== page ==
Traffic volumes declined by 34 percent on SR 520 after deployment of pricing and electronic tolling.

The Seattle/Lake Washington Corridor Urban Partnership Agreement projects evaluated tolling, technology, transit, and travel demand management strategies to reduce congestion.


Summary Information

In 2006, the U.S. DOT initiated the UPA (Urban Partnership Agreement) program to demonstrate congestion reduction through strategies consisting of combinations of the 4Ts: Tolling, Transit, Telecommuting/TDM, and Technology. The Seattle/LWC UPA projects focused on reducing traffic congestion on SR 520 between I-405 and I-5, a heavily-traveled, east-west commuter route across Lake Washington. The lake separates Seattle from the eastern suburbs (including Bellevue and Redmond). These strategies included tolling all lanes of the SR 520 bridge, adding bus service in the SR 520 corridor, implementing active traffic management systems, and real-time traveler information signs on highways and at transit stops and stations. The suite of projects had a combined benefit-to-cost ratio of 1.76 due to travel time savings and reduced emissions.


A statistical analysis using a linear mixed-effect model was conducted to determine the level of difference between pre- and post-deployment vehicle throughput on SR 520 and I-90. The time-of-day and deployment were considered fixed effects, while monthly and day-of-week traffic patterns and other factors were treated as random effects. Using this approach, the factors that are known to potentially influence the traffic patterns are still accounted for in the models, while the fixed-effect results indicate the magnitude and statistical significance of the UPA deployment impacts.


Average peak period vehicle throughput declined on SR 520 after implementing the UPA improvements. For these periods, average peak period throughput on SR 520 declined between 25 and 33 percent in the eastbound direction and by 12 percent in the westbound direction during the a.m. Meanwhile, average peak period vehicle throughput on westbound I-90 did not change substantially in the morning peak and declined in the afternoon peak period, suggesting I-90 may have been able to absorb the shifting diverted demand from SR 520 in the a.m. peak but not during the p.m. peak.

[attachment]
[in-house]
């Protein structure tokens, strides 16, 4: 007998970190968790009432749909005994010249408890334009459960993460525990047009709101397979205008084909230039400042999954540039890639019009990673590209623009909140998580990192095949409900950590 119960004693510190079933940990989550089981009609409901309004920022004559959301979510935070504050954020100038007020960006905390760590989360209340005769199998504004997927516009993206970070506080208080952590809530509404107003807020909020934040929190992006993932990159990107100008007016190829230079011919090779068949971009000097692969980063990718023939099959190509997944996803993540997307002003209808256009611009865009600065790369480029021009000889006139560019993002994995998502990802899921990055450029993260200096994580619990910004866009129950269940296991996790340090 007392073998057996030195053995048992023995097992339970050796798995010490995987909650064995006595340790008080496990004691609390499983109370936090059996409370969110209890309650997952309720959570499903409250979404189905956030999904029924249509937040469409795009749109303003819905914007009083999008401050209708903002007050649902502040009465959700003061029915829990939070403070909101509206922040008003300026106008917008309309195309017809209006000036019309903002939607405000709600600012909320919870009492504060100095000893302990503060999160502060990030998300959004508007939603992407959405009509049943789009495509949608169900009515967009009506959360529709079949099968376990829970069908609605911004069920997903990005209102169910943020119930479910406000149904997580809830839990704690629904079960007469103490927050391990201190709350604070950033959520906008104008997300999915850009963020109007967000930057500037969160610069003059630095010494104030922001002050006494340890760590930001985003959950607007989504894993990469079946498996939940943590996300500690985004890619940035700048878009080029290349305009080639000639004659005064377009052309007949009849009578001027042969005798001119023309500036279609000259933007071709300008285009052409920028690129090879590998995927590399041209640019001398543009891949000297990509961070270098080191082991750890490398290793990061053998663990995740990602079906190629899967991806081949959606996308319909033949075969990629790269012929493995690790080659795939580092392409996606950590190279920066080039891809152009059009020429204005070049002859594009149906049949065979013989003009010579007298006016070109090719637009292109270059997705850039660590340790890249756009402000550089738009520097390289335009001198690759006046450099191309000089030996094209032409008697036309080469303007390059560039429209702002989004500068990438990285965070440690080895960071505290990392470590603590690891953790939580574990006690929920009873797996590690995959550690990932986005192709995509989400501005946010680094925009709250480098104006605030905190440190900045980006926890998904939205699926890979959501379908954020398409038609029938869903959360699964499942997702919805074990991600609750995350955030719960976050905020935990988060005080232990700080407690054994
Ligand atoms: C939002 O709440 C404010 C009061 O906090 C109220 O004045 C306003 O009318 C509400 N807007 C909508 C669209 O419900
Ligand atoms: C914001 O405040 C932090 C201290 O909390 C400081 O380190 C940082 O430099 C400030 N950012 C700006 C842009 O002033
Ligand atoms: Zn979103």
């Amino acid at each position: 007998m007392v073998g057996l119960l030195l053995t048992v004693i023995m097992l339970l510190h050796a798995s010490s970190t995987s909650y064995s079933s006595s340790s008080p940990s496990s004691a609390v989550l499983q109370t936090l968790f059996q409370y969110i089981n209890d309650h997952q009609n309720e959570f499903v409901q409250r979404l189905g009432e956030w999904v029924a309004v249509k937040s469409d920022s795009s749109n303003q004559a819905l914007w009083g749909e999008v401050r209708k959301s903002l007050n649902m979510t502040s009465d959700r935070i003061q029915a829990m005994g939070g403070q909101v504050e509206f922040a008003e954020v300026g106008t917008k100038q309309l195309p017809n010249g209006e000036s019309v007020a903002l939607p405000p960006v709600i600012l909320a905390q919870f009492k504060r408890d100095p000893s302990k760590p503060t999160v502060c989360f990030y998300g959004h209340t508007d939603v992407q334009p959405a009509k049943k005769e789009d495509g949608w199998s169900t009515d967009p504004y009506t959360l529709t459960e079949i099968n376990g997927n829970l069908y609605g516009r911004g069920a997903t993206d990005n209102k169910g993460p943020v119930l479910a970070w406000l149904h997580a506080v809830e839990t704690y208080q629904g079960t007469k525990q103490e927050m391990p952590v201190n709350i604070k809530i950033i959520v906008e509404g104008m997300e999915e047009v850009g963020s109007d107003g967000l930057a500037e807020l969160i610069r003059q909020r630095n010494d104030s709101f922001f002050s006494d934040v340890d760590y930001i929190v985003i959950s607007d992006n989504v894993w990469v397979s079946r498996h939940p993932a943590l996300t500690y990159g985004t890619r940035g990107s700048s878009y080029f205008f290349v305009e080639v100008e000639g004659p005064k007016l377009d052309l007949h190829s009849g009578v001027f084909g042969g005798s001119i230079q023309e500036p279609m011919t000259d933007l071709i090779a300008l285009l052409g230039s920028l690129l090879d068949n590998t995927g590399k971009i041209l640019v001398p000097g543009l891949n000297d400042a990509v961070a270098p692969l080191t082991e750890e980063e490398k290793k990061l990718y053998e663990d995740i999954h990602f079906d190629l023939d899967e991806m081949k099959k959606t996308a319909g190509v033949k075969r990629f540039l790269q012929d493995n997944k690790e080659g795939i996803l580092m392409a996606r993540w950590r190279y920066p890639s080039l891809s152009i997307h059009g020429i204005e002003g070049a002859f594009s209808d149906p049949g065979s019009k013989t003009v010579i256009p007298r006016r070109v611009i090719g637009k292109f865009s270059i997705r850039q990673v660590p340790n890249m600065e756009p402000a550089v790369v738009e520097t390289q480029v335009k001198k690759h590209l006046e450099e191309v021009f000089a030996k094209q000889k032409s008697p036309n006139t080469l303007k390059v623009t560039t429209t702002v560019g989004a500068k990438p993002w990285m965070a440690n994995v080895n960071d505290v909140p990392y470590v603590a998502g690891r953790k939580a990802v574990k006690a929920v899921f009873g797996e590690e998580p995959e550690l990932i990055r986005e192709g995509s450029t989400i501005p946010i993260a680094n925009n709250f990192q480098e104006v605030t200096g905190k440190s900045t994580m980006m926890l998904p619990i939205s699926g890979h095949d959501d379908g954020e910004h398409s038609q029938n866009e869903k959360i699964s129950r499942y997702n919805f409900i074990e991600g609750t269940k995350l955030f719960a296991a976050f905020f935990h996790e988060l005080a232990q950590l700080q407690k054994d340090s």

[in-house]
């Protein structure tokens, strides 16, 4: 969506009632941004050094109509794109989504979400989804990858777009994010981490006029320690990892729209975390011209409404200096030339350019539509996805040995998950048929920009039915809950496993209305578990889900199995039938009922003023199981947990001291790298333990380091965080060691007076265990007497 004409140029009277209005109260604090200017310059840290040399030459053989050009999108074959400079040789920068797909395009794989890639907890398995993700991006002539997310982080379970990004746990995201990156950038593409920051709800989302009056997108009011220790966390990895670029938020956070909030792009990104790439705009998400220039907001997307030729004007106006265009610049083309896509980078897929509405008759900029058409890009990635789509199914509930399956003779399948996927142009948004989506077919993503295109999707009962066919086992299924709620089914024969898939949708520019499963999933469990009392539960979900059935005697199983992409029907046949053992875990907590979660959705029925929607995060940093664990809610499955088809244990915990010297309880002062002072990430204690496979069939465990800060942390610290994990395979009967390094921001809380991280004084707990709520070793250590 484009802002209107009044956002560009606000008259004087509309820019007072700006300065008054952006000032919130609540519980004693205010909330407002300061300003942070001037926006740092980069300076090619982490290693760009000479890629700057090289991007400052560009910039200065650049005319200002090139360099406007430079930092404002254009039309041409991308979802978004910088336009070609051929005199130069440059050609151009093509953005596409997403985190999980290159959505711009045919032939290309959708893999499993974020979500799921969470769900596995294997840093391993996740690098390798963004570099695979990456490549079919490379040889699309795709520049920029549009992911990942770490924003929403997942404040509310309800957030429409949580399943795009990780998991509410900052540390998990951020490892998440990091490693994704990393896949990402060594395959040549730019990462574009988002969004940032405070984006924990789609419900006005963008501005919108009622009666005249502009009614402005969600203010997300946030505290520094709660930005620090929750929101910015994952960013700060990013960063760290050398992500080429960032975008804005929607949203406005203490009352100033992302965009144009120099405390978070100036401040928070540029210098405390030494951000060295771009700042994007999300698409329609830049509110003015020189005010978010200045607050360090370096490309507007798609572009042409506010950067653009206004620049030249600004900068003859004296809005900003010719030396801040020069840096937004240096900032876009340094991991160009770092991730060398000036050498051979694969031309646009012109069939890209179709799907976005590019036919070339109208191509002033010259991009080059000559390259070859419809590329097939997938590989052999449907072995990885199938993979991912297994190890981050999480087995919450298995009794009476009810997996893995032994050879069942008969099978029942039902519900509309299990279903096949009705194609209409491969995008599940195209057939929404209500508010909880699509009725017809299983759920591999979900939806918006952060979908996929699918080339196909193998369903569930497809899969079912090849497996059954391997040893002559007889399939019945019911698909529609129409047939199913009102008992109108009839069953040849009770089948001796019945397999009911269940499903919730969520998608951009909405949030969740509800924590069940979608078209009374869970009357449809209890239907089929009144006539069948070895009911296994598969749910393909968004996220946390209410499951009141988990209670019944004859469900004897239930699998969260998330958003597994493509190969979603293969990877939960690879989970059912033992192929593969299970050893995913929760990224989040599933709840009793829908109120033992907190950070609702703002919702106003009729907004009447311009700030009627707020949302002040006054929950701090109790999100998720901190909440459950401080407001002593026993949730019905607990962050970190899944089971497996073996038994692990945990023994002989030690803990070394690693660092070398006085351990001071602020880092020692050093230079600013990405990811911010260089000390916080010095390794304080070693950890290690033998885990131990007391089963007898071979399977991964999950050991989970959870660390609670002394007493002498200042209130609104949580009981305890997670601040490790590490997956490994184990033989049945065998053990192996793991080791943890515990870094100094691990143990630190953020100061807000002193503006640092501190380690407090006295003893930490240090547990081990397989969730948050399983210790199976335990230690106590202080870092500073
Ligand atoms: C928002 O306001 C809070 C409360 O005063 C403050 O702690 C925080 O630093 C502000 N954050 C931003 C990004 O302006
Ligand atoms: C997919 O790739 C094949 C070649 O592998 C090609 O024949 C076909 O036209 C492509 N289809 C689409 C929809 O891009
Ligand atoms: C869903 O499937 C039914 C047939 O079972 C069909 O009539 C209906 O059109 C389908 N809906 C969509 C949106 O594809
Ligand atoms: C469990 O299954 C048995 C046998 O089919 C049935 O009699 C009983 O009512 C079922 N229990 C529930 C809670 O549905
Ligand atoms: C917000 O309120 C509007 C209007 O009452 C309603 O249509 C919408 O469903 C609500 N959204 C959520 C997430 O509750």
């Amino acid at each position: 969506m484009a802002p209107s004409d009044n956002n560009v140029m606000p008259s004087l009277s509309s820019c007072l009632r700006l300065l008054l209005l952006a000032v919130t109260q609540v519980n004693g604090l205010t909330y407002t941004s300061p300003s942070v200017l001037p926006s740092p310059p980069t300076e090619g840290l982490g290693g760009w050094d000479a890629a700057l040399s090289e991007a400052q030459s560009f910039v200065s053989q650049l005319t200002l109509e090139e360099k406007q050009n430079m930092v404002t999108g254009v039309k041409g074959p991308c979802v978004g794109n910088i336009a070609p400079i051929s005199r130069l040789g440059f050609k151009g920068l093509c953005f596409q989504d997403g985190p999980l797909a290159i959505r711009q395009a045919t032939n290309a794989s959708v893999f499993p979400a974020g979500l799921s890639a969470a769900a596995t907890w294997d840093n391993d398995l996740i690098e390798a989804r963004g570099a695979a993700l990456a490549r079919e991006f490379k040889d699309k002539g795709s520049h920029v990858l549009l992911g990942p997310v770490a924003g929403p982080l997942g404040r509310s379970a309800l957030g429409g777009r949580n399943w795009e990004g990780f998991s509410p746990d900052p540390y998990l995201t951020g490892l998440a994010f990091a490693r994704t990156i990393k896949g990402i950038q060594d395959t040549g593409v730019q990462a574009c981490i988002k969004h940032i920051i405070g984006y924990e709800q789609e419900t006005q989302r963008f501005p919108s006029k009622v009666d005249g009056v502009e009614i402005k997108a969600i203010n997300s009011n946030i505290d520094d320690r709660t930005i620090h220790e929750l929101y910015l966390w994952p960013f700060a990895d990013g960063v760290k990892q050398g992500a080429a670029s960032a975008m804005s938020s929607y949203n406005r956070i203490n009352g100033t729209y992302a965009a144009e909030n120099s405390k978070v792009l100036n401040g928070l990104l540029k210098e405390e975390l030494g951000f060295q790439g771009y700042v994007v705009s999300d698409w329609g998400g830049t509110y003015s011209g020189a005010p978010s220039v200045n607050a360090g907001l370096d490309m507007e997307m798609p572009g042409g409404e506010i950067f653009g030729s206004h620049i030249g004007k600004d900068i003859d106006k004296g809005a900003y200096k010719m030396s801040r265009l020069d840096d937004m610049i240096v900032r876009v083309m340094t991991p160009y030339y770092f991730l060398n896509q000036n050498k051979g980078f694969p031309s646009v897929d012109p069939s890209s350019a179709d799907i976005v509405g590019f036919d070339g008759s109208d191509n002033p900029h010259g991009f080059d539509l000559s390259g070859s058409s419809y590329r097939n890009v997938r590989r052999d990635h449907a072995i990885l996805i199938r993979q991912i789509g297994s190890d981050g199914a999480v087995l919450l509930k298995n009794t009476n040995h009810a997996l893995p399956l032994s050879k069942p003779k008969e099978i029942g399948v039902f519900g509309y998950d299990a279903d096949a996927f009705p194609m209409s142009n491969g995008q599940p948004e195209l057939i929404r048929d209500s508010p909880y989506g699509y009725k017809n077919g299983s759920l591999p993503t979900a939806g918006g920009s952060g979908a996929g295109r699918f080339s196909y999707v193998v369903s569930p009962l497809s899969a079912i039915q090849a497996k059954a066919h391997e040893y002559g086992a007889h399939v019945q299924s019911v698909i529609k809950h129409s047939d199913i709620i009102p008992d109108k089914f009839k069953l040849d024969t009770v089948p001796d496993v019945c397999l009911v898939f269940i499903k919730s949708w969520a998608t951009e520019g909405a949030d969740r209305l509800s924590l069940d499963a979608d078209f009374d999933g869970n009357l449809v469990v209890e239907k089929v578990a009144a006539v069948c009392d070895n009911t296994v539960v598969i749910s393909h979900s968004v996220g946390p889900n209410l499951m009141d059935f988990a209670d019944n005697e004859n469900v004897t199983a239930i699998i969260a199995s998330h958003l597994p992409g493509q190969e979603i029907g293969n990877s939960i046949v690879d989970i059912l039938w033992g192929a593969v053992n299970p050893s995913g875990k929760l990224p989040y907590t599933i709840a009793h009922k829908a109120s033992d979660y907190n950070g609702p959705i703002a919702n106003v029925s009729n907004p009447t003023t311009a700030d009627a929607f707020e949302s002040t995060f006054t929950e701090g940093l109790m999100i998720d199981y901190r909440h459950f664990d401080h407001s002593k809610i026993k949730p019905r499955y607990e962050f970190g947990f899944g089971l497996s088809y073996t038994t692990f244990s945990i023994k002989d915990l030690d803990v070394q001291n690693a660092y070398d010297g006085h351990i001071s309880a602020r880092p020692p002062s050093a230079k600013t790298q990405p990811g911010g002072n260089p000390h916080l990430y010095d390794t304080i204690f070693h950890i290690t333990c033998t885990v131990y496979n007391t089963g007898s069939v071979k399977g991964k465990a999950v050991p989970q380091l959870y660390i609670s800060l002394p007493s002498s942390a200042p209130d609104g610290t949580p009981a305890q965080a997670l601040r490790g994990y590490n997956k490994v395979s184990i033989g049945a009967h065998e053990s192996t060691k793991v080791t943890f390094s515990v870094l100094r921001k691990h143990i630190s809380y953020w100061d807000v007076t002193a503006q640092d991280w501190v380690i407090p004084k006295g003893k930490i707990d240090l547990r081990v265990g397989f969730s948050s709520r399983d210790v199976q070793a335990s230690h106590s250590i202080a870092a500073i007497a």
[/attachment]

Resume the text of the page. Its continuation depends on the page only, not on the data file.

Overall, WSDOT reported traffic volumes about 34 percent lower than pre-toll levels.

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Seattle/Lake Washington Corridor Urban Partnership Agreement: National Evaluation Report

Author: Schroeder, Jeremy, et al.

Published By: U.S. Department of Transportation, Research and Innovative Technology Administration, Federal Highway Administration/Federal Transit Administration

Source Date: 12/02/2014

Other Reference Number: FHWA-JPO-14-127


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Goal Areas



vehicle throughput, road pricing, electronic tolling, Urban Partnership Agreement, Congestion Reduction Demonstration, congestion pricing, tolling, congestion reduction, evaluation

Benefit ID: 2017-01188